Expert Clutch Service in San Antonio, TX
Clutch Maintenance and Repairs
If you drive an automatic vehicle, chances are, you’ve never even thought about a clutch. That’s because on automatic vehicles, they use a torque converter to adjust when shifting gears. In a manual vehicle, the clutch is a vital aspect to changing gears. As such, it’s important to keep it well-maintained to avoid slipping or other issues. At AAMCO San Antonio North, we’re proficient in repairing and maintaining clutches, no matter the vehicle make or model. Whether you’ve burnt out your clutch from driving or noticed a strange odor or slipping gears, schedule an appointment with us. We’ll happily take a look at your vehicle and make sure you’re safe on the road. Contact us today to book your appointment for clutch service in San Antonio, TX.
What Does My Clutch Do?
When you press the gas pedal down in your car, a lot of actions happen. Generally speaking, your engine rotates in rotations per minute (RPM). The transmission needs to match the RPM of your engine with the RPM of your wheels. In a manual transmission, the engine power flow has to be discontinued. To do this, it has several gear ratios to shift into. To shift gears, the clutch disengages the motor to match the speeds exactly. The main part of the clutch is a disc with friction materials. It sits on the flywheel, transmitting the power from the engine to the wheels. When you press the clutch pedal, you discontinue the power flow from the engine so you can change gears. When you let off the clutch pedal, it reengages the engine power with the wheels, and you resume accelerating in your new gear. Ideally, you want to be on and off your clutch quickly to avoid burning it out. To help this, coil springs absorb some of the pressure from reengaging the driveshaft to the flywheel. If the flywheel and the friction plate rub together too much, it’s till for a repair or a replacement.
Proper Clutch Maintenance
Most modern cars use a hydraulic system for activating their clutch. Older vehicles used a cable system. Both require maintenance to avoid expensive breakdown repairs in the future. Clutches and transmissions, in general, have a lot of moving parts. You want to make sure whoever is working on your clutch is experienced and certified. All of our technicians have years of experience and are licensed and certified to work on all makes and models. We understand that manual car drivers tend to have a deeper connection to their vehicle, wanting only the very best. We’ll help you maintain your vehicle according to the service schedule for your model, checking and topping off hydraulic fluid levels, and more.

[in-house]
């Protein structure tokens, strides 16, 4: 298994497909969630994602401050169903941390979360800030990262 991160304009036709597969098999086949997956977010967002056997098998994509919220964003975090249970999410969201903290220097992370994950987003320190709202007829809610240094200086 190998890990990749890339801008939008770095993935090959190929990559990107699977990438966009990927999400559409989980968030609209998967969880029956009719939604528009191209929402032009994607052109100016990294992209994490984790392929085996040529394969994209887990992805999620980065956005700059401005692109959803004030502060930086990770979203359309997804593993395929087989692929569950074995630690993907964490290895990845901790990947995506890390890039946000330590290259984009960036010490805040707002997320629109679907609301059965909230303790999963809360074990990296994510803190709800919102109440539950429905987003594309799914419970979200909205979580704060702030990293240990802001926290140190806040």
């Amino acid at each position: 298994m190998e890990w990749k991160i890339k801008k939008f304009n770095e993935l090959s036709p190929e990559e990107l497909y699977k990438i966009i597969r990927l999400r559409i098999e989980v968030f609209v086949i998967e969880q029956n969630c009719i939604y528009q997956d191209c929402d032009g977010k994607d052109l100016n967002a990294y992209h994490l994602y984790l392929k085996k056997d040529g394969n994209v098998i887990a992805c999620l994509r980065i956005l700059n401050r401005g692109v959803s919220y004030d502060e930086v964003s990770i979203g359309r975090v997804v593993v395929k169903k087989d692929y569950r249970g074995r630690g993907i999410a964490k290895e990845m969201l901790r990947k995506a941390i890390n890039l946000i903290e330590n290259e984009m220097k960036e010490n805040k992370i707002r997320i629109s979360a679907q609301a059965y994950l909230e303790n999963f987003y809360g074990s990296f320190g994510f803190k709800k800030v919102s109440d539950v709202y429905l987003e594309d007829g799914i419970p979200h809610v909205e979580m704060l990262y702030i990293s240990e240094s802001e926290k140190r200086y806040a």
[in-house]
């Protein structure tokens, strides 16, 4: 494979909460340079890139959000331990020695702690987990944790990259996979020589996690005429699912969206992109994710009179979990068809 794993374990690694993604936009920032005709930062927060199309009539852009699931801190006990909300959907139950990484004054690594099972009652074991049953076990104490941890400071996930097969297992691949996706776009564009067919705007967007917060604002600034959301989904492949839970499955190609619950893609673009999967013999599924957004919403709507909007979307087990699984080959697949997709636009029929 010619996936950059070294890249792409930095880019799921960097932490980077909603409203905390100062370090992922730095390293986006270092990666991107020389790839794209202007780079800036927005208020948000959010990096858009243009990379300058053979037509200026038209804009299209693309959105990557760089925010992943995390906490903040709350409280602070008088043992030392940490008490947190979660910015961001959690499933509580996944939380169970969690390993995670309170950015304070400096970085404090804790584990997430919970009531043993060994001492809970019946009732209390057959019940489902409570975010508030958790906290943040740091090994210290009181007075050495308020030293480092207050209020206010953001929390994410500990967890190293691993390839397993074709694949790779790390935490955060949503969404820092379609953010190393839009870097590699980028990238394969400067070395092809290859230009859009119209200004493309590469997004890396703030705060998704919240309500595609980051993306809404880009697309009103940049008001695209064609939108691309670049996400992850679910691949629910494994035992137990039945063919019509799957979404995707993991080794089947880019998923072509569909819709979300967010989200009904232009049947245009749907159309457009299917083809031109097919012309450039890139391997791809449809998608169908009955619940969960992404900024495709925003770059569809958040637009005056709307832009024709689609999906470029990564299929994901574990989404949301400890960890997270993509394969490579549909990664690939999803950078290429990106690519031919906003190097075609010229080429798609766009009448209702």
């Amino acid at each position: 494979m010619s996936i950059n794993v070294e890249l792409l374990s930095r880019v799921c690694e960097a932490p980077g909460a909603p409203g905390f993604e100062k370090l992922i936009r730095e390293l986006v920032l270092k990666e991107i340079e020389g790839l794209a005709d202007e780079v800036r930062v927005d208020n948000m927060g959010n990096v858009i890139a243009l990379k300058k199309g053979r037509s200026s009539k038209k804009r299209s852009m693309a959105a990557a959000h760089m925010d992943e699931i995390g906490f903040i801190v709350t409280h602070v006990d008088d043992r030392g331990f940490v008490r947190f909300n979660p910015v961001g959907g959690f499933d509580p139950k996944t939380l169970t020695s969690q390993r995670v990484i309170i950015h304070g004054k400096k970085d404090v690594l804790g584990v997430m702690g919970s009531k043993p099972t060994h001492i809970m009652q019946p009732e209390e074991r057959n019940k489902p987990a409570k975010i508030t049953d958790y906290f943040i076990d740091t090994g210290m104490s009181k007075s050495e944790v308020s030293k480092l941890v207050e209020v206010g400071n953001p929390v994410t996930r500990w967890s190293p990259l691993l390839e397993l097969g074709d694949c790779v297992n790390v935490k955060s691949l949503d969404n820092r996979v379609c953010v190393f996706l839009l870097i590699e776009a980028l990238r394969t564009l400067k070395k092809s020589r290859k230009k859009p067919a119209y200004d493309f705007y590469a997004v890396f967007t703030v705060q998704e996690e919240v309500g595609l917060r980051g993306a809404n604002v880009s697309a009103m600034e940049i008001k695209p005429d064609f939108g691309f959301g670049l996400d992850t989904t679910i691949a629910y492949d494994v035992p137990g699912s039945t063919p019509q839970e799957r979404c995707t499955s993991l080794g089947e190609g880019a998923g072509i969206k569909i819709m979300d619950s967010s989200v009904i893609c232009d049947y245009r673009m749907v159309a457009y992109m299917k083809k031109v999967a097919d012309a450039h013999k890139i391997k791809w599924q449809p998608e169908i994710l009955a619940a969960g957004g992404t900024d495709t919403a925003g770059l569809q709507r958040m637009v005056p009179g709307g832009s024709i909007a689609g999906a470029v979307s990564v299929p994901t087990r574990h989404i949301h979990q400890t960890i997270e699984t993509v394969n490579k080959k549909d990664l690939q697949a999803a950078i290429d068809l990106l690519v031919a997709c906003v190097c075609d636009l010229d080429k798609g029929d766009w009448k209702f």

Clutch Repairs We Conduct
As stated previously, transmissions have many moving parts. Clutches are vital in operating your vehicle. Anything that moves in a vehicle experiences usual wear and tear, no matter how carefully you drive. The places we see the most wear are the flywheel, pressure plate, and bearings. So, when can you tell when it’s time to bring your vehicle in for clutch repairs? Here are some of the most common signs it’s time to bring your vehicle to AAMCO of San Antonio North:
- Slipping – The pressure plate has a strong friction surface. When there is not enough friction between it and the flywheel, you will experience slipping out of gear and sudden jerks. This is most common going up a steep grade such as a hill or driveway or if you’re towing a heavy load. This is a sign that you have worn out your clutch.
- Foul Odor – A burning smell could be caused by excessive wear. You may need a clutch adjustment as well.
- Grinding Sounds – Anytime your car makes grinding or grating sounds, it’s time for a repair. The clutch and transmission are no different.
- Sticking – This can mean a few different things. If you are having trouble putting your vehicle into gear, even with the clutch pedal all the way to the floor, it may need a slight adjustment, or we may need to replace the linkage or plate.
- Unresponsive Pedal – Also known as a mushy clutch pedal, it may feel soft. This could be due to air in the hydraulics that we will need to bleed out. If your pedal feels loose, it could be a linkage problem.